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Wednesday, 28 January 2015
A Tory MP claims he gets accused of being 'non-Muslim' for denouncing
MP claims he gets accused of being 'non-Muslim' for denouncing terrorists
A Conservative MP has been accused of being a "non-Muslim" for denouncing terrorists and extremists.
Rehman Chishti, who is a Muslim, told the Commons he often received emails making the claims against him after he appeared on television and labelled those behind atrocities as terrorists.
The MP for Gillingham and Rainham also called for the perpetrators of attacks to be known simply as terrorists or extremists rather than prefixing the labels with Islamist.
He warned that connecting them with Islam was what terrorists desired and gave them credibility by linking a "great religion with their evil acts".
Mr Chishti made the remarks as he led a short debate in the Commons about the UK's support for Pakistan after the Peshawar massacre.
The Pakistani Taliban, formally known as Tehrik-i-Taliban Pakistan (TTP), killed 150 people at an army-run school in Peshawar, including 134 children, on December 16 2014.
Mr Chishti said: "It is important to clarify one thing - the TTP, like many other terrorists, have often been described as Islamist extremist or Islamist terrorists, thereby linking them with Islam, which is what they want.
"We should be clear and refer to them and any other terrorist who wants to link that evil act to Islam simply as terrorists and extremists.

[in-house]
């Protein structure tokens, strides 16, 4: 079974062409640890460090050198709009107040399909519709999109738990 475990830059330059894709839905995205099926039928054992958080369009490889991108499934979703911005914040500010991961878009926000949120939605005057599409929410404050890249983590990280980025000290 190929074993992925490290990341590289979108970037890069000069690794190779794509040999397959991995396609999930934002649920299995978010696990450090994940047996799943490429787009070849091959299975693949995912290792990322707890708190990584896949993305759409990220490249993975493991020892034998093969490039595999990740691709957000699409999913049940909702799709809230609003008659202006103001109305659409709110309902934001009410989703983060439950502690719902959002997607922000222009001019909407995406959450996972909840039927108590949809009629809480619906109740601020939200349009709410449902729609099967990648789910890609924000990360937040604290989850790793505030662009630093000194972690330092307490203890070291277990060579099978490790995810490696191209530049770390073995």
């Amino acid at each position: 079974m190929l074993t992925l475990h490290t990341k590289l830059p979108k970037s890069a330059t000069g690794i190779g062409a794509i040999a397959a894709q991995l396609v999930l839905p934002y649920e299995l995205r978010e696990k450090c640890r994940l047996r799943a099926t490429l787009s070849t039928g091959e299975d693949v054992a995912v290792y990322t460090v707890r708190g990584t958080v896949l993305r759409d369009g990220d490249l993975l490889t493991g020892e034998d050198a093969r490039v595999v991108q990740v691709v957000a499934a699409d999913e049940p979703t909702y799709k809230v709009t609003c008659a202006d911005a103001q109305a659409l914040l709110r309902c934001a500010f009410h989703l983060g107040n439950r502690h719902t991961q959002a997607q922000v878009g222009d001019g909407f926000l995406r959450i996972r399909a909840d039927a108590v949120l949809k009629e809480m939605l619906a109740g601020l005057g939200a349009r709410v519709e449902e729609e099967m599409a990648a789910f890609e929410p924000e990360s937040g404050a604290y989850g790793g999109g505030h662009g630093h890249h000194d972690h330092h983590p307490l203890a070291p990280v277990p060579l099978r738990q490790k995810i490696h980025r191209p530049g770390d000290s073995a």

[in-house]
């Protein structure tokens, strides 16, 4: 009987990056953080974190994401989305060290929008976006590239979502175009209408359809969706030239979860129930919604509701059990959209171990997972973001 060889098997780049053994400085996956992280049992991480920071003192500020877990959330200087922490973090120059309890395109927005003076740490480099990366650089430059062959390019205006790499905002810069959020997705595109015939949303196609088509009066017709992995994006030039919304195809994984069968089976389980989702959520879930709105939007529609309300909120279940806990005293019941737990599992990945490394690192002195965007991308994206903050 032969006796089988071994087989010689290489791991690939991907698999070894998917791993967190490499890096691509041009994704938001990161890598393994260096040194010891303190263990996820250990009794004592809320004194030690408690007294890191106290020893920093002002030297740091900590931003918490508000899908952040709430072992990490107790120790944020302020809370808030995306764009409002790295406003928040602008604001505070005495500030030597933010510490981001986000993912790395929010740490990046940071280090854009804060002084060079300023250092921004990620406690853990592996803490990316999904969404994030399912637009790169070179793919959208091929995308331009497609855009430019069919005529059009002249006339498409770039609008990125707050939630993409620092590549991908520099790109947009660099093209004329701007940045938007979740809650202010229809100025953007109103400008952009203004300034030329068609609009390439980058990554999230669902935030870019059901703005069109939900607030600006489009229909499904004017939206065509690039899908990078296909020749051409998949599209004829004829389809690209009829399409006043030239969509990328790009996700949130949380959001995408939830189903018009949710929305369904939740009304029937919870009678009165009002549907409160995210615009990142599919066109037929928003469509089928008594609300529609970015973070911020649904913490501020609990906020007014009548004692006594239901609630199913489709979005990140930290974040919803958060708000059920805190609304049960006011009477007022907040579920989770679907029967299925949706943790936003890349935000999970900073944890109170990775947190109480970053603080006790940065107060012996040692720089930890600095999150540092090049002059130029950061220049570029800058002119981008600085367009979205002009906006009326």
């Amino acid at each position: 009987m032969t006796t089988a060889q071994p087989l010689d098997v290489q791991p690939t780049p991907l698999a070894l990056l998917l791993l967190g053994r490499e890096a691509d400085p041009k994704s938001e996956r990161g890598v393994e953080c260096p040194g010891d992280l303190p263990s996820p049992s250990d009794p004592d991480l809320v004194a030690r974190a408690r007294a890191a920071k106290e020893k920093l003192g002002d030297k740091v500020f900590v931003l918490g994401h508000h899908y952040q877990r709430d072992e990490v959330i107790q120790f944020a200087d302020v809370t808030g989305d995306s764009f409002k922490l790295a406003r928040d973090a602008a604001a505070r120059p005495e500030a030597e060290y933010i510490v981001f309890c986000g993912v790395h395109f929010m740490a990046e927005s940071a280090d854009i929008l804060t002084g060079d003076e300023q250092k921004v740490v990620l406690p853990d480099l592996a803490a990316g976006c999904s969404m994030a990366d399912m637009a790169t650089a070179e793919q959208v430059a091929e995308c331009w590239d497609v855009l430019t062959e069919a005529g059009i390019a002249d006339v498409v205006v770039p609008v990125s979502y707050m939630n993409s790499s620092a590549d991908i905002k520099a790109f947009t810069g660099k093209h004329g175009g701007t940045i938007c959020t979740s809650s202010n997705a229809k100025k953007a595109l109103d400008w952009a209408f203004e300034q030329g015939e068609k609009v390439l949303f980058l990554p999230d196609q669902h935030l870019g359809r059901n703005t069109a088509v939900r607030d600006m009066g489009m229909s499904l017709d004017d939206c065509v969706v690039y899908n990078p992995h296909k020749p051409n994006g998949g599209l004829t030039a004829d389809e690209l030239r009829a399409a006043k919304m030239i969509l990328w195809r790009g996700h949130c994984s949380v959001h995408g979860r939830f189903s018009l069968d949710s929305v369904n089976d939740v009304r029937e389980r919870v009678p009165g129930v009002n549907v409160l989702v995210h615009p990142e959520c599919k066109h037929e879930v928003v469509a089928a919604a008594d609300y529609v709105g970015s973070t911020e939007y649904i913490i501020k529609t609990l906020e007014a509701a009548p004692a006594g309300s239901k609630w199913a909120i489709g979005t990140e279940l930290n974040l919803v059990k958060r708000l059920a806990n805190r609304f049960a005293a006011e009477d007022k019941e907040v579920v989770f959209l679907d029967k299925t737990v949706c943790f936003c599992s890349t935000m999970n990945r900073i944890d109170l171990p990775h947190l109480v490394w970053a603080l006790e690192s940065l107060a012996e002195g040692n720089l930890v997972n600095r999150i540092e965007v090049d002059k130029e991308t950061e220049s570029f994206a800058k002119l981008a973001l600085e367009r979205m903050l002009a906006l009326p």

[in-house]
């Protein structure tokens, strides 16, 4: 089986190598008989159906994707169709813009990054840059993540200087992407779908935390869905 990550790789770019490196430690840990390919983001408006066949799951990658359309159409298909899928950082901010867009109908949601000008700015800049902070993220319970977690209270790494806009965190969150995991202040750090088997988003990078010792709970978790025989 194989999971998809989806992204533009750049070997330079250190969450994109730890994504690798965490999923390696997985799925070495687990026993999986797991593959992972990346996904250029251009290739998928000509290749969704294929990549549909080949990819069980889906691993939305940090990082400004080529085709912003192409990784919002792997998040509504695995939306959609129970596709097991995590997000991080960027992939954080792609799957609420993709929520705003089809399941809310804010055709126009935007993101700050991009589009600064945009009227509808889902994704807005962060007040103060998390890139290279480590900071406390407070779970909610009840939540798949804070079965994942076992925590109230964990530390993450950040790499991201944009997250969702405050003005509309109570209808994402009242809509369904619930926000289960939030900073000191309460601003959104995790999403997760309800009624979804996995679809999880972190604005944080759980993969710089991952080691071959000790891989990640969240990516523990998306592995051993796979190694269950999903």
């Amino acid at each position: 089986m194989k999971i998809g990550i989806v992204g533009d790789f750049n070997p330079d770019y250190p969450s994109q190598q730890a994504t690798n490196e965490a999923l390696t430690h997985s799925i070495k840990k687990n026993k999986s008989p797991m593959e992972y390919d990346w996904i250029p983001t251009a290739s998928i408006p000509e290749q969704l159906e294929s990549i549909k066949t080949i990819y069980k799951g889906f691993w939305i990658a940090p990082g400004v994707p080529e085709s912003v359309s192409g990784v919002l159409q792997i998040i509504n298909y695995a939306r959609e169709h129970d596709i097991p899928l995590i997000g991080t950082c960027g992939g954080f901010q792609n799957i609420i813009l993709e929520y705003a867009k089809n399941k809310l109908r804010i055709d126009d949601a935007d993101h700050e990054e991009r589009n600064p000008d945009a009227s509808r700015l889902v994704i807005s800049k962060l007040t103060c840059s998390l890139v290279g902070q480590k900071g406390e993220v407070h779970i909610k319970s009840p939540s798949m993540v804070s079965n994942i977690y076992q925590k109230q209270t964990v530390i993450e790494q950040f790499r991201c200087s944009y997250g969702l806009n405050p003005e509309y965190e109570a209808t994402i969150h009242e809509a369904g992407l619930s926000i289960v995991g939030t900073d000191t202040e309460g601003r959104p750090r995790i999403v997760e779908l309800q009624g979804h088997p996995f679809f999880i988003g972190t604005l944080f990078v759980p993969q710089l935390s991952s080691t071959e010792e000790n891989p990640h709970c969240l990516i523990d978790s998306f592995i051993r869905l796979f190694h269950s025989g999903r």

"That is it. They are terrorists, they are extremists and we should not give them the credibility of linking this great religion with their evil acts."
Tory backbencher Julian Lewis (New Forest East) suggested Mr Chishti should go one step further, telling him: "These extremists never hesitate to call other Muslims with whom they disagree un-Islamic.
"Therefore, although I see the point of your argument to say they're not Islamist, they are not Islamic, just calling them terrorists or extremists isn't quite enough - you need some context and could I suggest un-Islamic extremists as a possible denomination for them?"
Mr Chishti replied: "I take on board the point you make and I think it is very clear that everyone around the world will want to make it clear that these individuals are terrorists and extremists.
"And often when I've commented on these matters on television I often get an email to say I'm a non-Muslim myself for calling them terrorists and we do know who are the terrorists and extremists in that context."
Tory Steve Baker (Wycombe) described attacks by Islamist terrorists as a "double betrayal" as Muslims in Britain had to then defend themselves in their wake.
Intervening in Mr Chishti's speech, he said: "Would you agree with me that when people commit these atrocities in the name of Islam that they also betray catastrophically sometimes the vast majority of law abiding decent Muslims in this country who then have to defend themselves?
"Would you agree with me that it's a double betrayal?"
Mr Chishti replied: "You are absolutely right. When these individuals who carry out these evil atrocities in the name of Islam or religion they undermine the wonderful, peaceful, tolerant Muslim community around the world, in our great country."
Foreign Office minister Tobias Ellwood said: "Muslim communities often bear the brunt of terrorism as has been said today at the hands of people who espouse a distorted and violent interpretation of a great and peaceful religion.
"Mr Chishti was right to point out that terrorism and Islam are not the same.
"We believe our British values uphold that people of different faiths and cultures can live together in peace.
"We know that the fight against terrorism will be protracted but we know that by working together with our friends and our allies we can win."